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Calculation 1 asked us to find the probability that the patient will have a positive final test conclusion given a positive PCR reaction. Our Bayes value for calculation 1 was quite high. Calculation 2 asked us to find the probability of a negative final test conclusion given a negative diagnosis. The Bayes value for that calculation was equally as high as the value for calculation 1. This indicates that the individual PCR replicates are reliable for concluding whether or not the person has the disease SNP.


Calculation 3 asked us to find the probability that the patient will develop the disease given a positive final test conclusion. Our Bayes value came out to be low. Calculation 4 asks us to find the probability that the patient will not develop the disease given a negative final test conclusion. Our Bayes value came out extremely high, more than 100%. These two calculations imply that a positive PCR result was not reliable, while a negative PCR result is quite reliable in predicting the development of the disease.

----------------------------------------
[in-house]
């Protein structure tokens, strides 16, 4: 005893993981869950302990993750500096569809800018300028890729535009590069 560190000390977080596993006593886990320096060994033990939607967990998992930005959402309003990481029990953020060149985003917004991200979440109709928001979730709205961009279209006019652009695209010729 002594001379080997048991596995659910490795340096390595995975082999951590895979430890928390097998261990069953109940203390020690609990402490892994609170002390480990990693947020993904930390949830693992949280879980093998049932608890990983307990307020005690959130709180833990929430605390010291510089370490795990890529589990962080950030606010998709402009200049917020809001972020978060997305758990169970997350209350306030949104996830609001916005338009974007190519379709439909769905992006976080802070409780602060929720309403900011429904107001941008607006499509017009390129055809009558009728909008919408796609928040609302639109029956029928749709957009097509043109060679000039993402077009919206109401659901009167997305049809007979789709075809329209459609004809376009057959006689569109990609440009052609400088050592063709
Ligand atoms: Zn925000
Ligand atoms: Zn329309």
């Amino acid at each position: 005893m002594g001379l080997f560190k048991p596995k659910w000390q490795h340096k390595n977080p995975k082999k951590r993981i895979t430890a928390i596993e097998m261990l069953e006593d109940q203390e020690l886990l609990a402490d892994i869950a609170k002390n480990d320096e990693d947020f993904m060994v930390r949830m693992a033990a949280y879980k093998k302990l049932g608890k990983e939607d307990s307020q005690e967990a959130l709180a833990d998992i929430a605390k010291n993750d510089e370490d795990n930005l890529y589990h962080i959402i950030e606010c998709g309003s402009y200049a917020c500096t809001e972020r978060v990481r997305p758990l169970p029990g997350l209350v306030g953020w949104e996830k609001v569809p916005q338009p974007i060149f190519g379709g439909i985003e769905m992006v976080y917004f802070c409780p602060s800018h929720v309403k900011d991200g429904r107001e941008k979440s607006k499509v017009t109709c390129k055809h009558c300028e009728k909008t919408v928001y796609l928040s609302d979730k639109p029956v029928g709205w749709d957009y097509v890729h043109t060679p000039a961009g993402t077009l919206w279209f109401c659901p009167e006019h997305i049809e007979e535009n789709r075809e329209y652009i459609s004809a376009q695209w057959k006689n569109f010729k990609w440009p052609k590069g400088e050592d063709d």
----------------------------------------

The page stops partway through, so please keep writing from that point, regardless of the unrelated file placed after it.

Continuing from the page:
Error coming from the images that were taken could have a negative impact on the Bayes values. If the images weren't clear enough, the ImageJ calculations could have been slightly off. Human error can also come from error in micro pipetting measurements, air bubbles in the tip could throw the measurements off.

Intro to Computer-Aided Design

TinkerCAD
TinkerCAD is an online design software that is user friendly and simple to use. Two members of our group were able to completely understand the program in less than thirty minutes. TinkercAD is most definitely easier to use than Solidworks. The controls are smoother and it is easier to navigate through the program. While in Solidworks, there are many different options and toolbars making it time consuming to learn and understand. Our group was able to jump right in and start designing after watching a few short video tutorials.